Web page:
In 1993, Rita Dove marked a generational shift in American poetry when she became the youngest U.S. poet laureate, and the only African-American to date. On Jan. 15, Dove will deliver the keynote address at Georgia Perimeter College’s Martin Luther King Jr. Day celebration. This summer, Essential Theatre will produce her play Darker Face of the Earth. Though primarily a Pulitzer Prize-winning poet, Dove has published short stories, essays and a novel, describing her craft as a matter of putting “the best words in the best order.”
How has the American poetry scene changed since you were poet laureate? Did the position change?
It’s changed immensely. First of all, poetry has become much more lively, especially through the spoken word movement, and even rap to a lesser extent. There’s a whole other generation of people who like to go and listen to poetry, something that’s been amped up since 1993, when I was poet laureate. There are also things like Robert Pinsky’s Favorite Poem Project. I took the position when people expected the poet laureate to sit there and write poems and not do much. I think I was the first to get out into the real world up to my elbows, go on “Sesame Street” and do things like that. I’m gratified that most of the poet laureates who followed me have done the same thing.
You’ll be delivering a keynote speech in Atlanta to commemorate Martin Luther King Jr. Day. Does the election of President Barack Obama change the day’s perspective?
I think things have changed. From the legacy of Martin Luther King, we need to think of a way to move on, to turn the page to chapter two — or is it three, now? The mood is different, too. I don’t want to use the hackneyed word of “hope,” but I think people are trying to be open to all possible types of change. During the Civil Rights era, the goals were more concentrated, but now the feeling gradually has become that you can get things done.
Is that how you think of the Civil Rights era in your poems, such as the collection On the Bus with Rosa Parks?
I do think that one of the real signs of progress in any civilization in terms of civil rights is when people can think of the complex differences between people in their individual lives. There’s a lot of progress when you go from thinking, “These are my black friends” and “These are my white friends,” to “This is my friend Maria” without categorizing her. One of my concerns in poetry is to show interior life. During that fateful bus ride, Rosa Parks might have been thinking, “Should I sit down?” or whether to buy green beans for supper. We’re all human.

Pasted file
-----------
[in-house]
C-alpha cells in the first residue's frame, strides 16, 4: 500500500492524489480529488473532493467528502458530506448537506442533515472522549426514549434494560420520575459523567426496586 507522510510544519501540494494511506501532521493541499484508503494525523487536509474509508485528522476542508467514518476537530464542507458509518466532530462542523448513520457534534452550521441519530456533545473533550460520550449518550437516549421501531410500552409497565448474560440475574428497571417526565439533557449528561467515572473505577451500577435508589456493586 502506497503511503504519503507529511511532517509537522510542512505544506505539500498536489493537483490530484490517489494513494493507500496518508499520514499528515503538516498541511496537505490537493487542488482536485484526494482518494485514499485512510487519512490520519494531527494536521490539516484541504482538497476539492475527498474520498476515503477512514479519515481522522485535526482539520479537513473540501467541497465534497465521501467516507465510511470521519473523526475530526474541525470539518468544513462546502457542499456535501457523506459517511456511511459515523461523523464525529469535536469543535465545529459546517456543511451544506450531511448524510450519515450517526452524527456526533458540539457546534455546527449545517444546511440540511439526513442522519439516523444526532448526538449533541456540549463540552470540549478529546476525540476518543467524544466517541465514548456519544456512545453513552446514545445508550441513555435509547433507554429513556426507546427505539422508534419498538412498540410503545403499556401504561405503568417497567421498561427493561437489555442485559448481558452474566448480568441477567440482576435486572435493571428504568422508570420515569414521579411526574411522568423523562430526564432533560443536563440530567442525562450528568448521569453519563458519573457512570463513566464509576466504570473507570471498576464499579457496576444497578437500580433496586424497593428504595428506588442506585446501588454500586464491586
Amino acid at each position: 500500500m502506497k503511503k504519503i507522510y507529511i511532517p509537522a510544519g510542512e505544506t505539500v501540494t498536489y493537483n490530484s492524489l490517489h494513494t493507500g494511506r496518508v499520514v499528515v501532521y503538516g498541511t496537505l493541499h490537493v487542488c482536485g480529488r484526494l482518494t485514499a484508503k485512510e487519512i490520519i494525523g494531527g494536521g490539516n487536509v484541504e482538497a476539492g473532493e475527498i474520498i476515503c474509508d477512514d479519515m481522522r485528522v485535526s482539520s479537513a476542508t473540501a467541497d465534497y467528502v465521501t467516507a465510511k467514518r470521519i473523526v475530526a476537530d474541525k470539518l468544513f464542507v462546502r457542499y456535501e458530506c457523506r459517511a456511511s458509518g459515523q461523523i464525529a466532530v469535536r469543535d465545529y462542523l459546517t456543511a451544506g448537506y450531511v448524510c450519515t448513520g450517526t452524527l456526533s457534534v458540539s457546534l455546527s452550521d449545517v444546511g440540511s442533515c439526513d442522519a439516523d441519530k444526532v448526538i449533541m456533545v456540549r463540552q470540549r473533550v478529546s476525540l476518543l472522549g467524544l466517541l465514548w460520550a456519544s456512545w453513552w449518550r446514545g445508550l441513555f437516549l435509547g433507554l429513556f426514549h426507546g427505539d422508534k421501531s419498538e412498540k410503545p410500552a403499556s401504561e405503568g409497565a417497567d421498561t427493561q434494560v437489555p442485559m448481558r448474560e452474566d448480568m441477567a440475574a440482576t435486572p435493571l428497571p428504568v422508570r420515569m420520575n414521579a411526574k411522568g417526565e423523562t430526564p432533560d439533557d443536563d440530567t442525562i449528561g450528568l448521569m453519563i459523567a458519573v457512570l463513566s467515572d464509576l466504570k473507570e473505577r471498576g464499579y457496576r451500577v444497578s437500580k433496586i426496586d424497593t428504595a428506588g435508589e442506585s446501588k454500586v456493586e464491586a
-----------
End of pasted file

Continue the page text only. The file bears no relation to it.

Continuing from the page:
Many of your poems involve historical events and figures, like the “Not Welcome Here” poems in your American Smooth volume. Do you write historical poems any differently than the others?
I do research, but I don’t think I approach those poems differently than I do others. The research is driven by curiosity more than anything else. When it’s done, while writing the poem I try to forget the research, although I have to make sure I get my facts straight. When I wrote the play Darker Face of the Earth, I had to do the research first, but writing, it’s just these characters and assigning their personalities.
Essential Theatre is producing that play this summer. Is it true the story is Oedipus on a slave plantation?
That’s it, in a pretty small nut. When I began working on the play, I was trying to understand what it would be like to not know who your mother and father were on a plantation. Around that time I was reading Oedipus and thinking, “How could Oedipus not figure this out?” and then I realized it was much the same thing, and I could transplant that myth. It allowed me to really enliven and embody the story within the scene and scenario of slavery. And it helped me understand Oedipus, and realize that this original text is not dead and buried; it still has to do with real life.
Poetry has such a serious reputation — is it harder to write your poems that have lighter subjects, like dancing or chocolate?
I do think one of the hardest things to do is to write a funny poem, or poems that are short and simple. Readers shouldn’t take the attitude, “It’s a poem. I have to sit up straight like I’m back in school.” I don’t find anything intimidating about it, though. I think poems should illuminate all aspects of life. My latest book, Sonata Mulattica, is 200 pages and partly about a mixed-race violinist in the 18th century, to whom Beethoven dedicated a sonata. But people expressed surprise that the book had humorous poems in it, too.
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